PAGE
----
Volume defines world's English

Words: A new dictionary aims to help Americans and other English-speakers to communiciate without confusion.

July 31, 1999|By Bob Dart | Bob Dart,COX NEWS SERVICE

WASHINGTON -- Seeing the floor littered with stompies, the drissy wowser told the janitor to stop kicksin' and clean up before the bagmen arrive for the toenadering.


What sounds like gibberish is actually foreign English -- words used by folks in other countries who share the language with Americans, but with their own linguistic twists.

"Stompies" are cigarette butts in South Africa. New Zealanders use "drissy" as adjective meaning "frantic." A "wowser" is an Aussie with a puritanical disposition. On Caribbean islands, "kicksin' " equates to loafing. In Canada, a "bagman" is a political fund-raiser. And a "toenadering" is a gathering of political parties in South Africa.

All these terms -- and 400,000 or so others -- are defined in the new "Encarta World English Dictionary," which will be arriving in bookstores early in August.

The need for such a dictionary was spawned by the Internet, said Anne Soukhanov, general editor of the volume and "Word Watch" columnist for The Atlantic Monthly magazine.

"E-mail specifically has brought all generations of Americans close to their English-speaking neighbors from Canada to the Pacific Rim," she said in a telephone interview.

With instant global communications, "we need to be able to understand them and their cultures, and vice versa," Soukhanov explained.

Without a "world view," confusion is nearly certain because the same words can mean different things in different English-speaking countries.

In South Africa, for instance, a "robot" is what Americans call a "stop light." Job seekers in Southeast Asia give a "biodata" to prospective employers rather than a resume. In Australia, a hotel is an establishment that sells alcoholic beverages.

More than 1 billion people speak English, Soukhanov said. Of these, 375 million have English as their native tongue. An estimated 750 million people are trying to learn the language.

Around the world, people associate the English language with success, she said. "They view it as single most important communicative tool in their inventory."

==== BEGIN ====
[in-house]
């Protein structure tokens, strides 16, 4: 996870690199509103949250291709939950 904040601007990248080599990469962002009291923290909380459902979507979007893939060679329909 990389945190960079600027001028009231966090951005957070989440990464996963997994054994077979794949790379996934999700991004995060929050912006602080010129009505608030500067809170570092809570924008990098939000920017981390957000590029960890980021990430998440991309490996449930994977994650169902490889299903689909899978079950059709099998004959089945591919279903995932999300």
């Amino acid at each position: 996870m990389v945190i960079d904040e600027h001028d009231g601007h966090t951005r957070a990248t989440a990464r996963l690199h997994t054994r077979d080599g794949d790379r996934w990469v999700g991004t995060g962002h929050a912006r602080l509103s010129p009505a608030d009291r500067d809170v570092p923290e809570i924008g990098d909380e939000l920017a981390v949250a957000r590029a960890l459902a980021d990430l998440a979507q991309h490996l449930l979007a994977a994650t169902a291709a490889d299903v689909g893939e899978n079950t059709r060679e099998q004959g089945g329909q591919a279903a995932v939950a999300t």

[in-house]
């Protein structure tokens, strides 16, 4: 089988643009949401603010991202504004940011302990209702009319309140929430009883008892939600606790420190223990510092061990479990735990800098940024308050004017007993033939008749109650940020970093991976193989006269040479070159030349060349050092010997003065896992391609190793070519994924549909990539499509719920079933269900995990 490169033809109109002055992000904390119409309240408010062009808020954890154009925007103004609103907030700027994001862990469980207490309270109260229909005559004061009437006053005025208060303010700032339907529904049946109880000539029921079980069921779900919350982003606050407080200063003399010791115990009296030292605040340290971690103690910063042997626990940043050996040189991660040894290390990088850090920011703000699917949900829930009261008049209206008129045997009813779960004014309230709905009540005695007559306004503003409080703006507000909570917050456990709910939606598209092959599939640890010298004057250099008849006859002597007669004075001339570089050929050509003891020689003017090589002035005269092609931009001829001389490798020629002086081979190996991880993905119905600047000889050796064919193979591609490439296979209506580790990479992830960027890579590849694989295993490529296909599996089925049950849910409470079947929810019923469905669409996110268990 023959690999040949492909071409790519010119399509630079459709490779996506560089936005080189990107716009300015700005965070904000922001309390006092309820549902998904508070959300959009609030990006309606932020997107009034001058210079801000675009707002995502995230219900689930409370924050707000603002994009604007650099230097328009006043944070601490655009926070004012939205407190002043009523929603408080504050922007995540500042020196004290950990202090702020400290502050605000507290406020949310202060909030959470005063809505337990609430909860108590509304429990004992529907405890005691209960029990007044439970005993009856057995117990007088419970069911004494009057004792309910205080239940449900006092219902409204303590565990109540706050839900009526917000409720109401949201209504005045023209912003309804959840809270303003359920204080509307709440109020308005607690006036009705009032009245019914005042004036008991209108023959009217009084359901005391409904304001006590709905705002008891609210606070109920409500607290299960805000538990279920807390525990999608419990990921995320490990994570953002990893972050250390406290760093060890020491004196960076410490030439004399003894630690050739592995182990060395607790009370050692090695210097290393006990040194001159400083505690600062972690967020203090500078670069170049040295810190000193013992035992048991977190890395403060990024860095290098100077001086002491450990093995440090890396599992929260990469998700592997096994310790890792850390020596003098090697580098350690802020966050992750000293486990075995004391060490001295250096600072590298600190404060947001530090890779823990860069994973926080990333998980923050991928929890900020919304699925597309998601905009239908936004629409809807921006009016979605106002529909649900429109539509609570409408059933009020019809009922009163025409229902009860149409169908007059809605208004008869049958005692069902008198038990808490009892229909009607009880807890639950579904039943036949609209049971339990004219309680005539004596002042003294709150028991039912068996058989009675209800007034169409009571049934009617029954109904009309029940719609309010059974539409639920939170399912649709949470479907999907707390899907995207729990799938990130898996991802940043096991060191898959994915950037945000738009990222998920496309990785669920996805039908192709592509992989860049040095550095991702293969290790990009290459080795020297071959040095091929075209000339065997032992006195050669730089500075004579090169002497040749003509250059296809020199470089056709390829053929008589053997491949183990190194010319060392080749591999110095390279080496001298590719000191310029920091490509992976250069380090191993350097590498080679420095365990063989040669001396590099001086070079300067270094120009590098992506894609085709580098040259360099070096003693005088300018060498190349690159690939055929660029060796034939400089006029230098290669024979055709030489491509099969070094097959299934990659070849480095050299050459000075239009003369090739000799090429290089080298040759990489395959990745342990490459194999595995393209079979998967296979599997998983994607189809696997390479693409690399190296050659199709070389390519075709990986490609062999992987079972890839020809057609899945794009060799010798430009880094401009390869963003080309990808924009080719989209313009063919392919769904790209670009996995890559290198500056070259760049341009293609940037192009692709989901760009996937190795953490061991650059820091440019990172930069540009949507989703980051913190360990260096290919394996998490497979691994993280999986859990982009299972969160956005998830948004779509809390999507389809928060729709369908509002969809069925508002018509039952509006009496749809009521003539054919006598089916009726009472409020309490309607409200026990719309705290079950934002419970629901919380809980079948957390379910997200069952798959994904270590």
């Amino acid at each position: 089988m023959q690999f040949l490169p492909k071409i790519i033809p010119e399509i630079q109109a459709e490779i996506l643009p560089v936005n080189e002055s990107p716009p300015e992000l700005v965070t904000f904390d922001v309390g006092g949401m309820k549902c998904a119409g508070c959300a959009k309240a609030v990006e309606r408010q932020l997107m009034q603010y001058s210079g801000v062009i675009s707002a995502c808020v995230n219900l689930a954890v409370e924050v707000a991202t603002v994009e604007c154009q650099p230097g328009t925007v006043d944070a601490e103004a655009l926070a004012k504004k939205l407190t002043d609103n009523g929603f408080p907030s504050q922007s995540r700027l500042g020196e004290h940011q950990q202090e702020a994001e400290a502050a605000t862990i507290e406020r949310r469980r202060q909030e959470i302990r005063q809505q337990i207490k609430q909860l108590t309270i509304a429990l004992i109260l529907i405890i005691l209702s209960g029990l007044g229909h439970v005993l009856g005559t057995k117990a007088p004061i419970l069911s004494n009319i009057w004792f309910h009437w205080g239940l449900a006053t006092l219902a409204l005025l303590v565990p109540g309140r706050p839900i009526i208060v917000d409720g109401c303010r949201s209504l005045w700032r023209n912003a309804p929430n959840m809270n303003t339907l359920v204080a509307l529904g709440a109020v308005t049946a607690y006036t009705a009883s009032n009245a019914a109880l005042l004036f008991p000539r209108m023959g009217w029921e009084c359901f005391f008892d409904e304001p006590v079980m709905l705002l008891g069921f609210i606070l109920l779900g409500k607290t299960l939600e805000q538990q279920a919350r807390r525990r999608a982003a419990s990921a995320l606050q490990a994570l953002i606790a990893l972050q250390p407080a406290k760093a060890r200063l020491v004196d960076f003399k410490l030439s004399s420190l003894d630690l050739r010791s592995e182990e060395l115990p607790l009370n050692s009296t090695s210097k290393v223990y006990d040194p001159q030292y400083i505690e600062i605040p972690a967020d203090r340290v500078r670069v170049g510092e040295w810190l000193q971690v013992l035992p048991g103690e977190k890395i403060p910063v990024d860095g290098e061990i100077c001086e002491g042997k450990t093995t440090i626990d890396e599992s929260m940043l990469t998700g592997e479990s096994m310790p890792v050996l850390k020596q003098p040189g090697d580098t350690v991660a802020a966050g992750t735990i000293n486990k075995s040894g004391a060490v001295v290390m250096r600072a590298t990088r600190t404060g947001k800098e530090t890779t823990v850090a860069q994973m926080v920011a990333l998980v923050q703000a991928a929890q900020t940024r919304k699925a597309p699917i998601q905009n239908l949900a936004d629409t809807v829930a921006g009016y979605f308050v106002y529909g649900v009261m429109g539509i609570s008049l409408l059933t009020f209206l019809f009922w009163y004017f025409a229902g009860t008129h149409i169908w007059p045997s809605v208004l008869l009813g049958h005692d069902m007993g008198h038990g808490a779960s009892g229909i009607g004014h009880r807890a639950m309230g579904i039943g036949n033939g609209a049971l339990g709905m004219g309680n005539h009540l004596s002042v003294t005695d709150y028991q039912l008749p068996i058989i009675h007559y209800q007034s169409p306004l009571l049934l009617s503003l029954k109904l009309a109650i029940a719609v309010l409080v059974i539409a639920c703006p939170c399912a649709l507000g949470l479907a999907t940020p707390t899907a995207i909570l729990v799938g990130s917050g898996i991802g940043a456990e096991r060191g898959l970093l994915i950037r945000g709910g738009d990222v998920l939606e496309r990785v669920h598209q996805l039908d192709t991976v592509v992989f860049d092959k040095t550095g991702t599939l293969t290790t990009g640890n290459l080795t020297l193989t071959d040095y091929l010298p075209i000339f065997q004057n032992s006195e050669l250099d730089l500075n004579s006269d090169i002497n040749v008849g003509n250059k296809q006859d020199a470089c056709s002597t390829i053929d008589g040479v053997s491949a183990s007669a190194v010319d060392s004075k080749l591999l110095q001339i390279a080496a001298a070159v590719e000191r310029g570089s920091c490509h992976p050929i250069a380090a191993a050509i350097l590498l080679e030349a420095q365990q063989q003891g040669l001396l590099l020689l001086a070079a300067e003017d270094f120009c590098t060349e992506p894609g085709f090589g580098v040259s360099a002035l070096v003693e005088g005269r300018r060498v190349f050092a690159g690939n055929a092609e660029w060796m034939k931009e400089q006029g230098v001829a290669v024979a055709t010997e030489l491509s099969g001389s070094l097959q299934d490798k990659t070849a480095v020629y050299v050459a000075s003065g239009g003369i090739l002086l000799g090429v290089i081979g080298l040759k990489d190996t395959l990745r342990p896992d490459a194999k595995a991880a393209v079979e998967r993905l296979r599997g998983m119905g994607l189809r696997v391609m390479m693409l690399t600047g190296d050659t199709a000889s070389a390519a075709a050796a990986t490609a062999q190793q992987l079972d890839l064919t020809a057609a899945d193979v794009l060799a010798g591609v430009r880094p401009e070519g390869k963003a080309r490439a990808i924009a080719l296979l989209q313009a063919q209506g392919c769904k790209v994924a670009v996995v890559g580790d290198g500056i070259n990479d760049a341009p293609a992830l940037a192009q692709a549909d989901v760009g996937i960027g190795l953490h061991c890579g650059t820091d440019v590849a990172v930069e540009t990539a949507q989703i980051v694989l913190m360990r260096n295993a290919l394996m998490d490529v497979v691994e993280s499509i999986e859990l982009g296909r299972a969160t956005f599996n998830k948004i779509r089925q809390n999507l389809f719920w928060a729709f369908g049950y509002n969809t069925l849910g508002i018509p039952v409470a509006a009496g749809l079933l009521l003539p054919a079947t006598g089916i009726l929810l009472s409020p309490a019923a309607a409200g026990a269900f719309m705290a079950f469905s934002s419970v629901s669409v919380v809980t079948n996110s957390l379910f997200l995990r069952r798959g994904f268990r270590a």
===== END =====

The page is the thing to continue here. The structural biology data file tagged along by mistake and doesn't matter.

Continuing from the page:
Compilation of the global dictionary was a technological feat. Linked by e-mail, more than 320 lexicographers (dictionary editors), linguists and other specialists worked at their computer screens for more than two years in 20 nations. Soukhanov did most of her work from her restored historic farmhouse in the Blue Ridge Mountains of Virginia.

"I thought of it as a huge global office," said Soukhanov, who was executive editor of the "American Heritage Dictionary of the English Language," published in 1992, and co-author of the 1997 book "Speaking Freely: A Guided Tour of American English from Plymouth Rock to Silicon Valley."

A dictionary and reference book editor for more than two decades, Soukhanov said the American version of English "seems to keep expanding and expanding." New words are especially generated in the pop culture, digital industries and medical fields.

The new dictionary defines "yadda yadda yadda" as slang for "boring, trite, superficial, unending talk." But "Seinfield" fans already knew that. A "chiphead" is skilled at computer use, and a "stealth tower" is an ecologically friendly, camouflaged telecommunications tower. A "selfish gene" is one that "exploits the organism in which it occurs as a vehicle for self-preservation."

"English is definitely a work in progress," said Soukhanov, describing how the language is constantly adding computer terms such as "drag and drop," historic references such as "Dayton Accords," and e-mail abbreviations like LOL for "laughing out loud."

The dictionary will be published in print form by St. Martin's Press and on a CD-ROM by Microsoft. The book will sell for $50. The CD-ROM will be priced at $39.95 with a $20 mail-in rebate.


Some examples of foreign English:

Air Screw: noun. An aircraft propeller in the United Kingdom.

Bangbelly: n. A Canadian term for a piece of dough that has been fried, baked or stewed.

Bazodee: adjective. A Caribbean description for confused or dazed.

Black Stump: n. An Australian term for an imaginary stump that marks the edge of civilization.

Cack-handed: adj. Clumsy in the United Kingdom.

Dinkum: adj. Reliable or genuine in Australia.

Dunny: n. A bathroom or lavatory in Australia.

Flying Wing: n. In Canadian football, the 12th player, who has lines up at varying spots behind the line of scrimmage.

Identity. n. In Australia, a celebrity or somebody who is well-known in a particular field.

Masala: n. A casual conversation in South Asia.

Tickety-Boo. adj. Perfectly fine in the United Kingdom or A-OK in the USA.

Totsiens: n. A friendly welcome in South Africa.

Cox News Service

Pub Date: 7/31/99

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